Nepal, the roof of the world is a trekkers paradise. It offers a diversity of treks with all kind of levels of difficulties and lengths. It combines astonishing views over Himalayan mountain ranges, golden temples and charming local hill villages.
We arrived in Nepal in November and spent the whole month in this beautiful country. The first few days were spent in Kathmandu to get ready for our hike in the Annapurnas. In total we completed 200km in 17 days (Annapurna Circuit 133km & Annapurna Base Camp 66km) and mastered Thorung La Pass at an altitude of 5,426m/17,802ft which is slightly higher than Everest Base Camp (5380m). Afterwards we took some time to relax in Pokhara.
We made Thamel in Kathmandu our base and spent our first few days in this little district tailored to tourists needs.You can find cheap equipment for your hike here. The brands are not genuine however, quality ranges and you can find pretty high quality outdoor gear. It is recommended to buy trekking shoes at home to ensure best quality and fit. However, things like sleeping bags, walking sticks and down jackets can be purchased in Kathmandu for very good value. We spent our first few days shopping for gear, getting our permits issued and doing some sightseeing.
In terms of permits we needed a TIMS Card (Trekkers’ Information Management Systems) card and a ACAP Permit (Annapurna Conservation Area Entry Permit) for the Annapurna Circuit and Base Camp trek. A TIMS card for independent trekkers is a trekking permit needed for all treks in Nepal. For the Annapurna Circuit and Base Camp trek a ACAP Permit is needed in addition which is for single entry only. Both can be issued at the Nepal Tourism Board in Kathmandu and Pokhara and cost each NPR 2,000 / US$ 20. If starting your trek from Kathmandu you can leave some unnecessary clothing in the guesthouse. Pack as light as possible for the trek. Every little helps. We took the bare minimum and our bag packs were about 8kg (excluding water). You can normally easily carry 8kg by yourself without a porter.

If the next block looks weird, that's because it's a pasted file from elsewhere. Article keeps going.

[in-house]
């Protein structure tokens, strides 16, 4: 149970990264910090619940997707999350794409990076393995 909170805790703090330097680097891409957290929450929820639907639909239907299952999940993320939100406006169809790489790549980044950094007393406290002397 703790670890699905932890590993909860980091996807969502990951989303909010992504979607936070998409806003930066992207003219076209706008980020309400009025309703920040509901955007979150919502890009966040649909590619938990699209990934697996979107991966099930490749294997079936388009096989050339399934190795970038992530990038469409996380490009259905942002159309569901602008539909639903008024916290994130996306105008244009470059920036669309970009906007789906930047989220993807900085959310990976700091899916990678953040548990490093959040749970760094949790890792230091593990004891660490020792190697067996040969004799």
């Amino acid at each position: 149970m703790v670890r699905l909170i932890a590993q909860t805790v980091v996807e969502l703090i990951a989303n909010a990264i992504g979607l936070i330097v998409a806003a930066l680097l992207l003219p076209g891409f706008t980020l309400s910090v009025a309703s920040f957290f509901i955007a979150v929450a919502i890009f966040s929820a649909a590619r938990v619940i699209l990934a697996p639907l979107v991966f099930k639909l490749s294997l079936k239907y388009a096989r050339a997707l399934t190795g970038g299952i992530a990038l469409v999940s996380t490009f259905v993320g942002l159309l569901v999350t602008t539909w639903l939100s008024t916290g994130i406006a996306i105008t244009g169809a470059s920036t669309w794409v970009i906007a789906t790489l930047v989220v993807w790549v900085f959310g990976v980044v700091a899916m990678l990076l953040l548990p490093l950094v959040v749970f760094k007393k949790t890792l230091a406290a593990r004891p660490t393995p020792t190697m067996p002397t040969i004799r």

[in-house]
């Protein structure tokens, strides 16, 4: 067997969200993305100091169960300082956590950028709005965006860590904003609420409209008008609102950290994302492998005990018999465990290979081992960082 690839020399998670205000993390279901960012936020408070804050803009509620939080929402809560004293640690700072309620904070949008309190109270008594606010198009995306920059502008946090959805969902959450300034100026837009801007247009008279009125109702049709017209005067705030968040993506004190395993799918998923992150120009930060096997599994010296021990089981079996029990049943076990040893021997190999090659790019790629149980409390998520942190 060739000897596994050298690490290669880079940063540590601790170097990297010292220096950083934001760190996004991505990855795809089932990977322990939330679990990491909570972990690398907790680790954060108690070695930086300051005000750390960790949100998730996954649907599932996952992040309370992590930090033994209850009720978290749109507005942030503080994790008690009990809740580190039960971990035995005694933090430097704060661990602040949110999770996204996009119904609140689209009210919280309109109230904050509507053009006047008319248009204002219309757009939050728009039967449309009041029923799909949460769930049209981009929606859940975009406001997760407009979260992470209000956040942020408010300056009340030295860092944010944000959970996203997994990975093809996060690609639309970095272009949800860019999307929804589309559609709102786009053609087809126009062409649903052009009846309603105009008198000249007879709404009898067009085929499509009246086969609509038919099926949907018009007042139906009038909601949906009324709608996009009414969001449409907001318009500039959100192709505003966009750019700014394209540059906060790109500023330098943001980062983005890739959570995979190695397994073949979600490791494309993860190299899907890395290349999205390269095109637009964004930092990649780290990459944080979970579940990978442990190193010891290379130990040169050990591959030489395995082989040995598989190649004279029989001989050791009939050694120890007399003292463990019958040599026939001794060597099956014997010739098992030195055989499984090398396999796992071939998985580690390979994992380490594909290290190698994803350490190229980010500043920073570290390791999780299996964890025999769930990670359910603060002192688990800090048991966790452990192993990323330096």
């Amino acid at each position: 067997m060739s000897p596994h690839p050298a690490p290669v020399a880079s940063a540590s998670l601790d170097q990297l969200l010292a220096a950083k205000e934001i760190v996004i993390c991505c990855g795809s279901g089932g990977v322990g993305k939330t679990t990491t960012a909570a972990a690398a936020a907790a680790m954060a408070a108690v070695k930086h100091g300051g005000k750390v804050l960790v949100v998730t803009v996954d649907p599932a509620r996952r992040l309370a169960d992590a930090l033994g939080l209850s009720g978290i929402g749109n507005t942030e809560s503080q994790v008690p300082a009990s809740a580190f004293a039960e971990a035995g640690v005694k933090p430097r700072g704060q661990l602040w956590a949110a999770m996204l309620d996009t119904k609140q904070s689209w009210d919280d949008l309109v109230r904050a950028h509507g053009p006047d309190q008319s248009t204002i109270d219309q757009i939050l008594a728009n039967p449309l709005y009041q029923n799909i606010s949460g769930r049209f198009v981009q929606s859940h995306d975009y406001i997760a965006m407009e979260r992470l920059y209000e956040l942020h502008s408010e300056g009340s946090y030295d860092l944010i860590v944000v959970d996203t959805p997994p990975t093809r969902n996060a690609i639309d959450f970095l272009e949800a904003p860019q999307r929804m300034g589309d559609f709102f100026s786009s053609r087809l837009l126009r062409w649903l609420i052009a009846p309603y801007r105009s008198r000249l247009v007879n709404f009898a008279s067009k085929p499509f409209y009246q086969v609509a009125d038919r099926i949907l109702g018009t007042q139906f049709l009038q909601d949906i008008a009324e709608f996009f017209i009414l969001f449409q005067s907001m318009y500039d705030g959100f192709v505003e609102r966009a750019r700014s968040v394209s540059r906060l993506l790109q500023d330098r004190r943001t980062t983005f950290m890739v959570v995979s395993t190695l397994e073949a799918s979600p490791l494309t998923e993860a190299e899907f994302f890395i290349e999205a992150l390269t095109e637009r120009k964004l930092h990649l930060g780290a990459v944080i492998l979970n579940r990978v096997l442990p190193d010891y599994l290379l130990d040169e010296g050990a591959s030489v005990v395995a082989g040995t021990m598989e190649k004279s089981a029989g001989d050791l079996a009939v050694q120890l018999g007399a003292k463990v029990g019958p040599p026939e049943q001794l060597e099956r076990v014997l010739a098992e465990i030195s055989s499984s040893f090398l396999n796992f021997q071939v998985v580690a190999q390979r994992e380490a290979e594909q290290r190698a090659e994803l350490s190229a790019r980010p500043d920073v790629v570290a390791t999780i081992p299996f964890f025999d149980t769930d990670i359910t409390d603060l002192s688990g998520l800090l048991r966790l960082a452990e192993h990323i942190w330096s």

It takes a moderate level of fitness to complete either trek. It helps to work out a little bit before to not suffer sore mussels during the trek. While it is nice to support the local economy we decided to complete the trek independently without any porters or guides. Both treks were well developed with tea houses and shops all along the way. The infrastructure is pretty good with jeeps now being able to go almost all the way up. You will also find WiFi and hot water almost everywhere along the way. You can even hire porters or guides along the way if needed. If you do the trek independently you are fully flexible in terms of duration. You can opt in for side treks on the way the extend your trek. Popular side treks are the Ice Lake (one additional day), Tilicho Lake (three additional days) and Poonhill (at least one extra day). We solely used Maps.Me for navigation which worked perfectly and was most of the time accurate in terms of walking times too (download Maps.Me for Android or iOS). During the treks we spent around EUR 20 / person per day. For further information on what we spent during a month in Nepal please see the table below.
Equipment to bring on the trek;
- reusable water bottle
- water filter or purification tablets
- merino wool long underwear and socks
- heat, gloves and scarf
- sleeping bag (depending on time of the year)
- hiking boots and socks
- walking sticks
- down jacket
- synthetic hiking trousers and lycra jersy which can be hand-washed and dries quickly
- warm jumper
- sandals/ flip flops
- sun care: sunglasses, sunhat, sunscreen
- medication: Ibuprofen (for soreness and inflammation) and Diamox (for AMS)
- wash kit: quick-dry towel, hand cream and lip balm (the air is very dry)
- if needed knee support for descending
- Thermos Flask
Total spending in Nepal for 33 days was NPR 205760/person (EUR 805/ GBP 596). While trekking we spent around EUR 20 / person per day.